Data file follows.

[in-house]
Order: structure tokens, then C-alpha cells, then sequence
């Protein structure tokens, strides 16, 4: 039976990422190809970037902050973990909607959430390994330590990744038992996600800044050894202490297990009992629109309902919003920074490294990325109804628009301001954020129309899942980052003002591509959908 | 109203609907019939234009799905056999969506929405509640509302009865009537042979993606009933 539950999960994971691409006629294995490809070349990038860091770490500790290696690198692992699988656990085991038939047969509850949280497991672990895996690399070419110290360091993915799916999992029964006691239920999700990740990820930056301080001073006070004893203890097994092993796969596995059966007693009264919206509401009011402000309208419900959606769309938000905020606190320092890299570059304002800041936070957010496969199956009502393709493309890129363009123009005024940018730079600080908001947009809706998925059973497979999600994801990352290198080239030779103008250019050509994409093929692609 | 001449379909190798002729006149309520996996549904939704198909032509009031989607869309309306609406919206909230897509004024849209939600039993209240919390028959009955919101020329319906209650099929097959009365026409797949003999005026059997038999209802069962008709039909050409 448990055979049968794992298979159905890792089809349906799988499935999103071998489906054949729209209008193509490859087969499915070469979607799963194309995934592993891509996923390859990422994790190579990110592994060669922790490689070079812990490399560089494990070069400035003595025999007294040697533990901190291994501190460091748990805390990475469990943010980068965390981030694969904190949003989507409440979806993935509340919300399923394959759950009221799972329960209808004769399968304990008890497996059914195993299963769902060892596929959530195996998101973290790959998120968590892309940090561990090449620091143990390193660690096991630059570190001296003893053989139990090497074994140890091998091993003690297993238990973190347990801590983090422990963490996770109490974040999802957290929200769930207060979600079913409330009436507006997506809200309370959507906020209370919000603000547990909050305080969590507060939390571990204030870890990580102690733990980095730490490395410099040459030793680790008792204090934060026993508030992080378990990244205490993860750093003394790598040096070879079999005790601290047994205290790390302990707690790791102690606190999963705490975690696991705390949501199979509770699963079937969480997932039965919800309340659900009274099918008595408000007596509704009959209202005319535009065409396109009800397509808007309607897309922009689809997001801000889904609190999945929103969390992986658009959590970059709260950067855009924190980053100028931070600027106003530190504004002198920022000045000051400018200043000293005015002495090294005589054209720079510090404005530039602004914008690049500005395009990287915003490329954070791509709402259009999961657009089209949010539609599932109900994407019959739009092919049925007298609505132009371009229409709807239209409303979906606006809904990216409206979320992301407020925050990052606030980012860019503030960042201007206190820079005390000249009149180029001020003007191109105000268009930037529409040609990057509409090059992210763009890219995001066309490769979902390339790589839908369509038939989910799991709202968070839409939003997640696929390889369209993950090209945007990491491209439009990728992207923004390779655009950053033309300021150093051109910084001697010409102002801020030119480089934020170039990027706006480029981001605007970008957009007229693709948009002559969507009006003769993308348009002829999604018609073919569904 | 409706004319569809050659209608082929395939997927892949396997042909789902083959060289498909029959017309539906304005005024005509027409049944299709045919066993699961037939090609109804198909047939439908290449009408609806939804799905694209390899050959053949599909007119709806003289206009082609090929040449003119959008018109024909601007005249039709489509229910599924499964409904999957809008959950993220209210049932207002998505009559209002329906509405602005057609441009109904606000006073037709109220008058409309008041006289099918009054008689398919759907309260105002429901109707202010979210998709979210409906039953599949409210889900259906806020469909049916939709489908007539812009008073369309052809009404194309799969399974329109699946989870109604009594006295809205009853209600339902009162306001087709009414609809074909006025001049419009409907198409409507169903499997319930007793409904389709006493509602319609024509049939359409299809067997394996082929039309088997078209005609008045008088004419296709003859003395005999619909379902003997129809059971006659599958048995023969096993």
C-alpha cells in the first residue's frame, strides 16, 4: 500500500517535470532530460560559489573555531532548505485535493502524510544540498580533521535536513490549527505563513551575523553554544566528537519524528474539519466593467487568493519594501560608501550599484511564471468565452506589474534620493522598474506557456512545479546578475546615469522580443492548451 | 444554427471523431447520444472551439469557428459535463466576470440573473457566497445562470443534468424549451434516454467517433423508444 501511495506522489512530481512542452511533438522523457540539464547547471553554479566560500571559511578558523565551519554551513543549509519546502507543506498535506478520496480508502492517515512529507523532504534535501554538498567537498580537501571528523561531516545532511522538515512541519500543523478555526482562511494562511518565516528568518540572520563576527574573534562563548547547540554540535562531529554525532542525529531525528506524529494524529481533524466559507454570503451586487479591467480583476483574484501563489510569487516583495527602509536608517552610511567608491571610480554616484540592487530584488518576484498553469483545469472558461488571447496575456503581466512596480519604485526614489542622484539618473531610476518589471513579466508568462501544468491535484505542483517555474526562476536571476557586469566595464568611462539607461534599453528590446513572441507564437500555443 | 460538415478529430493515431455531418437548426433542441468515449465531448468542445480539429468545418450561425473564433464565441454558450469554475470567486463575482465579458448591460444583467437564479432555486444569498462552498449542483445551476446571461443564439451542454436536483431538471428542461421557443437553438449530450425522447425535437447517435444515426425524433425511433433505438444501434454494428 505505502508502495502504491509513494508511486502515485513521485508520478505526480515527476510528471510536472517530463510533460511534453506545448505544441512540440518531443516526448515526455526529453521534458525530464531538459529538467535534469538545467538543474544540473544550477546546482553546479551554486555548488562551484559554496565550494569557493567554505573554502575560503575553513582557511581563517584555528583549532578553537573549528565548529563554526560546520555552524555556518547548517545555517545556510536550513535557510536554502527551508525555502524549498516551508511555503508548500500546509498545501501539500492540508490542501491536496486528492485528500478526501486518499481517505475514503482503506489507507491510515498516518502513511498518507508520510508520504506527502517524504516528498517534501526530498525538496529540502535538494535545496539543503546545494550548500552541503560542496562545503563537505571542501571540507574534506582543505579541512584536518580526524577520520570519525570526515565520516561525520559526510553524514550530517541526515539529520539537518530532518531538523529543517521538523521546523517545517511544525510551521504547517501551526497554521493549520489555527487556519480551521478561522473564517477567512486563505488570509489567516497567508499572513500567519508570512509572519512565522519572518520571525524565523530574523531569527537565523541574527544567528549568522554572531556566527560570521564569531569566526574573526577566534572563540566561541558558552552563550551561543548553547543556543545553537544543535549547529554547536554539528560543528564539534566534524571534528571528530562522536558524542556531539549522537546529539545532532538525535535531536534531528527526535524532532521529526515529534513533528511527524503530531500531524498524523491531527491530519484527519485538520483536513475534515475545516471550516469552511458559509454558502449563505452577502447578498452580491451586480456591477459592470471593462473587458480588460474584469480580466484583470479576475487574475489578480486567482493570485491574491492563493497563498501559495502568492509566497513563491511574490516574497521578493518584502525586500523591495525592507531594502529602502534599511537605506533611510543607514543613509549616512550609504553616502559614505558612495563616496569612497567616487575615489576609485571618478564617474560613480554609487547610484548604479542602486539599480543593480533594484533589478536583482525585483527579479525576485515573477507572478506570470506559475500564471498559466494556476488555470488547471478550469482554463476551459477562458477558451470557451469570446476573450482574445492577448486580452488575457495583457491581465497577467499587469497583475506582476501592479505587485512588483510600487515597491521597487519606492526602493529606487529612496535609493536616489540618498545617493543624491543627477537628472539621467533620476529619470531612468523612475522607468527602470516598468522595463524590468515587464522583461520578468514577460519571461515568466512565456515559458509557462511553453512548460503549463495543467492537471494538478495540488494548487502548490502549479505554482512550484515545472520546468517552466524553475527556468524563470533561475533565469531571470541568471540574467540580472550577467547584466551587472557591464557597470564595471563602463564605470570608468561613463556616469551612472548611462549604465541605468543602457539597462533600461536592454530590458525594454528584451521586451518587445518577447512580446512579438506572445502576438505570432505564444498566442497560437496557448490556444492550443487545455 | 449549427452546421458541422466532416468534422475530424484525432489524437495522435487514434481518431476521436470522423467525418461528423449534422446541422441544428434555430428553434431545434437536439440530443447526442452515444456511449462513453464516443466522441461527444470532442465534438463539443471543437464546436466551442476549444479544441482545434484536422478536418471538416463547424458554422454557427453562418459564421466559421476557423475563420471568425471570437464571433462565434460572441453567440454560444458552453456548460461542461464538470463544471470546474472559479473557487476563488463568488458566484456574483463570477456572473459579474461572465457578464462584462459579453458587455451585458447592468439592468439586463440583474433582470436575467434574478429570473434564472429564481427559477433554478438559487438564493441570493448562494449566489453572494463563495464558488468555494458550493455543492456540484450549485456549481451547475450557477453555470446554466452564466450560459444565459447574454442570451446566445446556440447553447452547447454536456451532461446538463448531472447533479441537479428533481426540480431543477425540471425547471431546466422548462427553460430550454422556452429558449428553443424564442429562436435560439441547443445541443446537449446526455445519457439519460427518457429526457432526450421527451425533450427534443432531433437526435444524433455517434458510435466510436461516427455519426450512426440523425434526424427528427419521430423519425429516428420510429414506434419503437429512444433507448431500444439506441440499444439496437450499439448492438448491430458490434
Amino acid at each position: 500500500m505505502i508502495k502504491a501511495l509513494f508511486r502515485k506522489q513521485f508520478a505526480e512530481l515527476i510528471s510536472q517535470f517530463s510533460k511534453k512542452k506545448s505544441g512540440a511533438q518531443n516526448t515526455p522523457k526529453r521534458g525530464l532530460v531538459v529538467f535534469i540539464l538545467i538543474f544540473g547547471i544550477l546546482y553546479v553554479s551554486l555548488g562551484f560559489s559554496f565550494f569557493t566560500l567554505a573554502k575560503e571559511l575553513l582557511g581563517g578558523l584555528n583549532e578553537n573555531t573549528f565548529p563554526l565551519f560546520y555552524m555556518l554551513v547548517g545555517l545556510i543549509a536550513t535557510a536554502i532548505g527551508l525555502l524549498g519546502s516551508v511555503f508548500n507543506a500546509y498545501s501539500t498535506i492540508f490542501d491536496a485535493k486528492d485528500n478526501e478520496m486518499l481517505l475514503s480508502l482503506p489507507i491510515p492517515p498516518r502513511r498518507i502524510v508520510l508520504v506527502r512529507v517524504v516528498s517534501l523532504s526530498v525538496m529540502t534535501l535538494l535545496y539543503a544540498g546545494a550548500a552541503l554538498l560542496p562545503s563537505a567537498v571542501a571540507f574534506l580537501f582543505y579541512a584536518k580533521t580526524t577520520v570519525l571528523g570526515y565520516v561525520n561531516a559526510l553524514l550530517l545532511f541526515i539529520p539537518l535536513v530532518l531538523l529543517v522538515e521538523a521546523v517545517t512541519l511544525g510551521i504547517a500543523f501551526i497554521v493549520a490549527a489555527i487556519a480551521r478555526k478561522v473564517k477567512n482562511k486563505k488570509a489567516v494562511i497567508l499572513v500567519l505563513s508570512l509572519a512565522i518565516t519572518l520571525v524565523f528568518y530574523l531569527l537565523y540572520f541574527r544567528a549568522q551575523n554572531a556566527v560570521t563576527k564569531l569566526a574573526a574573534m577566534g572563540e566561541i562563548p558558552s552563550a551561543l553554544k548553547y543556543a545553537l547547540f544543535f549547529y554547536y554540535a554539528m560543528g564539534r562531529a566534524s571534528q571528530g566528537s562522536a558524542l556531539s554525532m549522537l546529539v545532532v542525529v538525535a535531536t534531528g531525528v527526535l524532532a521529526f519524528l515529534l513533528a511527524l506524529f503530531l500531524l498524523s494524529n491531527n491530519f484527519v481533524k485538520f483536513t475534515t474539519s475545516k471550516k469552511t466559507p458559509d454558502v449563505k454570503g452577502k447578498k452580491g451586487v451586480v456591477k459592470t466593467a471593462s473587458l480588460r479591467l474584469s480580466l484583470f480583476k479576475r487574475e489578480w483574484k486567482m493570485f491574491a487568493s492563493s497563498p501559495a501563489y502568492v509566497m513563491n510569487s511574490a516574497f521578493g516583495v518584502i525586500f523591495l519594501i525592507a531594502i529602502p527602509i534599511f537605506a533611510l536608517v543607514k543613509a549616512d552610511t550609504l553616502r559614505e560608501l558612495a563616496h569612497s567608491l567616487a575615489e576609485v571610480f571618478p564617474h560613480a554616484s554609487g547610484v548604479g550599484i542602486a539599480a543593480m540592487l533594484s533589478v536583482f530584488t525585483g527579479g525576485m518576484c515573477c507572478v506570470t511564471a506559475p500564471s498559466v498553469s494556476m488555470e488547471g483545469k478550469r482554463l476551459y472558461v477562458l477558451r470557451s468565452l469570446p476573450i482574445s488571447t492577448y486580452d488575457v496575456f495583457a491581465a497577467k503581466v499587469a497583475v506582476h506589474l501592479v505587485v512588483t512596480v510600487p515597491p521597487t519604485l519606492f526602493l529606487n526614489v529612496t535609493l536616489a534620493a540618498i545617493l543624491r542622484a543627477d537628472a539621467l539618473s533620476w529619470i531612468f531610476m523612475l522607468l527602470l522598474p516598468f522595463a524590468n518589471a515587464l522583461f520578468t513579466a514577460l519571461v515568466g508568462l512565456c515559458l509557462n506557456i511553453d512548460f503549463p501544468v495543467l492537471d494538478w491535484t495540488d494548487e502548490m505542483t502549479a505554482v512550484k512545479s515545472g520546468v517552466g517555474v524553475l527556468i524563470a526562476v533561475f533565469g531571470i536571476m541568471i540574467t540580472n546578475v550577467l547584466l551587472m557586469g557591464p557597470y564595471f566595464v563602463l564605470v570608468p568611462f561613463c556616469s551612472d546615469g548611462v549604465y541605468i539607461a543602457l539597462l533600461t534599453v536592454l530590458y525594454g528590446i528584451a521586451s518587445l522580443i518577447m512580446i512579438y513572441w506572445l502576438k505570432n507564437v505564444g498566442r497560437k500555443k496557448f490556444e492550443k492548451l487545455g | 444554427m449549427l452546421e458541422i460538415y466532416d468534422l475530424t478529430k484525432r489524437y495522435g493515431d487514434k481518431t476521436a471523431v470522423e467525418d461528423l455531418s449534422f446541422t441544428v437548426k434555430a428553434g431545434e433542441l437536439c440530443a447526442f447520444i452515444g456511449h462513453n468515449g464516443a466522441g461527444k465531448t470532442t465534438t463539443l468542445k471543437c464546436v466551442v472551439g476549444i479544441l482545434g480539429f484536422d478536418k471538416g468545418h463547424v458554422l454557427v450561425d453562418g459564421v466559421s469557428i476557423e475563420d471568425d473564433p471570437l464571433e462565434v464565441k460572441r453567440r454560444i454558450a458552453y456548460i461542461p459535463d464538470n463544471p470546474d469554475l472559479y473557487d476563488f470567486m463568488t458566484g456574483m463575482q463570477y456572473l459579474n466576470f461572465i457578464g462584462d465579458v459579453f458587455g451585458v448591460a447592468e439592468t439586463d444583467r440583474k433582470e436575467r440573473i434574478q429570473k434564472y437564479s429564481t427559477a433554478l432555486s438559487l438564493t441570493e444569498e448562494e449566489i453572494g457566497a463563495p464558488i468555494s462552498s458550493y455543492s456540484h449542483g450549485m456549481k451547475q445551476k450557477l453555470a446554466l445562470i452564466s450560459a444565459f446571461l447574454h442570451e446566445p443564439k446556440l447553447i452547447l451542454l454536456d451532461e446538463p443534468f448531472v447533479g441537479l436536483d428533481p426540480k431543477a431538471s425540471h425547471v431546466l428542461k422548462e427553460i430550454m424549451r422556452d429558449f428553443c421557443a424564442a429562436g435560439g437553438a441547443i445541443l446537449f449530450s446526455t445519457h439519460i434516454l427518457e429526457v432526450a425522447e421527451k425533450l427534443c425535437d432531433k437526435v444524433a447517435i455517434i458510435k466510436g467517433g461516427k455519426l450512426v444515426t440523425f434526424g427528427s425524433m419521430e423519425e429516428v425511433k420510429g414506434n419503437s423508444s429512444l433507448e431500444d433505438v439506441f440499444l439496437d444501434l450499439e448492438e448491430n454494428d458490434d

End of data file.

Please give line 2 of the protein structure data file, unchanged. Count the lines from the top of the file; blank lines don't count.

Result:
Order: structure tokens, then C-alpha cells, then sequence